One of america's oldest national myths is that of the melting pot, brimming with ethnicities, languages, and customs, and happily dissolving our differences. But proximity can breed conflict as well as understanding. Three new novels by Brown authors take on the challenges multiculturalism poses for ordinary citizens - both immigrant and American-born.
In Leaving Katya, Paul Greenberg's protagonist, Daniel, navigates first the newly independent Russia and then the Russian immigrant community in Brooklyn. A recent college graduate on a foreign exchange in St. Petersburg, he engages in an almost painful affair with the enigmatic Katya. Frightened amid the breakup of the Soviet Union, he returns home to New York City, and then impulsively invites Katya to join him. Fleeing real deprivation in Russia, Katya finds herself living an almost-hip brand of poverty familiar to recent college graduates in New York City: she and Daniel share crowded apartments, scrounge for cheap meals, grab sporadic temp jobs. When her visa is due to expire, they marry. Initially a sympathetic character, Daniel takes on the trappings of a slacker (albeit one fluent in Russian). The marriage collapses amid a combination of familial pressures, vaguely ominous Brooklyn Russians, and Katya's infidelity.
Greenberg writes precisely, keenly painting the different worlds through which his characters move. Daniel describes waking up weekdays with Katya in their New York apartment, "bleary from the streetlights shining through the windows in our faces, our heads still ringing from the unruly shouting coming from the crack dealers at the homeless shelter on the
corner. We made coffee without a pot - just a one-piece filter and generic brand coffee held over a cup. When one of us opened the front door to leave, the apartment filled up with the smell of Latin sauces stewed eternally on our neighbor's stove."
Greenberg's portrait of the collision between Russian romanticism and American materialistic fervor rings sharply true, paralleling the failed marriage at the novel's heart. The clash between old and new, East and West, is as threatening at the geopolitical level as it is interpersonally, leaving us to wonder how the United States and Russia will fare in the twenty-first century.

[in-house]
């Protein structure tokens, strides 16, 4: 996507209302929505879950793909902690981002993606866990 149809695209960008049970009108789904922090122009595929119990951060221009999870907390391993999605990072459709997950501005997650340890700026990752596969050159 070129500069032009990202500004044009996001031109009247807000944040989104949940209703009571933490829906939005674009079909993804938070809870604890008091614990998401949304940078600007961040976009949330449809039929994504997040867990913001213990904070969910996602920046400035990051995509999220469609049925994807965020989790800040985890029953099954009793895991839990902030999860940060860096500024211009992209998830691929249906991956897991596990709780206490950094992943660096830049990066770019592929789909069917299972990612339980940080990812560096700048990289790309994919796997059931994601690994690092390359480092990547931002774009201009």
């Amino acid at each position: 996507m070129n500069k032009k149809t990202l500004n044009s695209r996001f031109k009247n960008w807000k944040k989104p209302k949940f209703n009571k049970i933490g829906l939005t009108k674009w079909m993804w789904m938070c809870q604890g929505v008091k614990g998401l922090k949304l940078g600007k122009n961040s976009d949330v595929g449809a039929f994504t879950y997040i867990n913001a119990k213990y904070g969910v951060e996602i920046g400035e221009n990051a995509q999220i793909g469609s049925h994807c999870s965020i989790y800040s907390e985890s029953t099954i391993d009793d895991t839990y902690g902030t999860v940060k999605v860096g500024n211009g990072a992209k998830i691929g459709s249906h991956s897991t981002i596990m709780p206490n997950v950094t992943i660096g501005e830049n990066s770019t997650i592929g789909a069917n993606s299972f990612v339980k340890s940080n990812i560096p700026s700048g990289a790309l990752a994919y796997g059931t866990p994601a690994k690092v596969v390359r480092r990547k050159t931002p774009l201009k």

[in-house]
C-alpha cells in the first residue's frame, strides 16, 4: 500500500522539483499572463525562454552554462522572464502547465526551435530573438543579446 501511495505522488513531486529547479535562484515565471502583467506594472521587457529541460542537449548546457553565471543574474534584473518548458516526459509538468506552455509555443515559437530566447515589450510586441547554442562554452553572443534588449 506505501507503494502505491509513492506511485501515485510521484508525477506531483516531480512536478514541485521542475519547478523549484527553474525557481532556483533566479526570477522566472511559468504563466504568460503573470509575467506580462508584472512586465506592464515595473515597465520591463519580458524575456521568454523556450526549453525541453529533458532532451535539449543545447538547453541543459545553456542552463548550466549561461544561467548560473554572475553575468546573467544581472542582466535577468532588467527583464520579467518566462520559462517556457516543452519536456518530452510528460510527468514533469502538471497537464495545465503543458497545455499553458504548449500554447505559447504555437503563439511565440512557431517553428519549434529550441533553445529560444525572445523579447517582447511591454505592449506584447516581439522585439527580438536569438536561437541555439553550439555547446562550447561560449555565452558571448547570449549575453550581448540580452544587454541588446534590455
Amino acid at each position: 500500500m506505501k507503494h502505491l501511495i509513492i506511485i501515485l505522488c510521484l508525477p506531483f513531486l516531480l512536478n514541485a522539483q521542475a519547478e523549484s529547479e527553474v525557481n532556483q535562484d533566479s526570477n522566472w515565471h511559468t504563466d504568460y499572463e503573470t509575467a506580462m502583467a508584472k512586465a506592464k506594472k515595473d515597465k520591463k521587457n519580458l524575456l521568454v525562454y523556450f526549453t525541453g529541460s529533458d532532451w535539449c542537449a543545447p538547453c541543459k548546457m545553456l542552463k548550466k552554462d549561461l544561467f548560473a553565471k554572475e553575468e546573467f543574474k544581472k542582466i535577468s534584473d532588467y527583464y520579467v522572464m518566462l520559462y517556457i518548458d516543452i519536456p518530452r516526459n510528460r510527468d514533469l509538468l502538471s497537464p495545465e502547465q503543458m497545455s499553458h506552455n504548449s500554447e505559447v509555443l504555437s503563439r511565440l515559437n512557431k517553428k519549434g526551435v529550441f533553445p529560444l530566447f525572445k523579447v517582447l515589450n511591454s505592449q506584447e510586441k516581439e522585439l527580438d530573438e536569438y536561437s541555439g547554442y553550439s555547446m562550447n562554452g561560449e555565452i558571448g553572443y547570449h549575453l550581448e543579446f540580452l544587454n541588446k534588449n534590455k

Ben Schrank's new novel, Consent, abruptly begins when Mike Zabusky, a thirtysomething graduate student (his thesis topic: the Golem, a creature of medieval Jewish legend) attends a Manhattan party and winds up having a sexual liaison in the bathroom with a young lawyer, Katherine. Mike's father commits suicide and there are subsequent revelations of shady financial dealings, which spark Mike's investigations into the roots of old family tensions. Meanwhile he's trying to figure out the meaning of his thesis adviser's apparently sinister manipulations. In this context, Mike's affair with Katherine supplies the torturous romantic fulcrum on which the story rests.
Mike moves back and forth between New York City (in a nod to the old school, he resides in a hotel, sinking his graduate fellowship into the accommodations) and his late father's house upstate. Dislocation from the city, both physical and emotional, allows Mike time and distance to reflect on his life. He puzzles over the seemingly interminable path of his studies, which fail to excite him. His relationship with Katherine - which does stir his passion - never achieves comfort. They fling feelings at each other with an intensity sometimes bordering on ferocity, yet always maintain a gulf. With delicate skill Schrank makes us aware of that distance:
" 'I'm sorry,' " she says, 'I didn't mean that.'
" 'Let's take a nap. Let's go upstairs and rest.'
"She flattens her pink shirt over her chest. She takes a step back from me.
" 'You go up,' she says. 'I'll join you in a little while. Right now, I'm going to stay down here and read.' "
In a few short sentences, Schrank conveys the discomfort of this relationship - a large reason for the novel's success in its depiction of a young man struggling to locate his place in an unstable world.
Stealing the Ambassador, an ambitious debut novel by Brown medical student Sameer Parekh, shifts the focus from 1990s New York to India and Newark. Through his Indian-American medical student narrator, Rajiv Kothari, Parekh traces the Kothari family's struggles from pre-independence India to present-day America. In a graceful voice, Rajiv relates the stories of his grandparents, his great-uncle, and, most poignantly, his father, who traveled to America in the 1960s to study engineering in New Jersey and eventually settled there. His encounter with the West is jarring, often painful, yet the dreamy patina of opportunity glosses his experience. We sympathize with the father (his death at the start of the book prompts Rajiv's reflections), striving to achieve a compromise between the inexorable pull of tradition and the siren call of the American Golden Land.
Parekh subtly infuses the story with brief passages about Rajiv's own childhood and undergraduate days as he examines his Indian-American heritage. A good deal of the novel occurs during his trip to India (after the father's cremation), and Parekh vividly and memorably portrays the country's sights and sounds, smells and tastes. He renders characters carefully, weaving them seamlessly into the narrative. What emerges is a complex tale that spans three generations and two radically disparate cultures, adding a new chapter to the immigrant experience in this country and a fresh perspective on American identity.
Michael Paulson teaches English at the Boy's Latin School in Baltimore.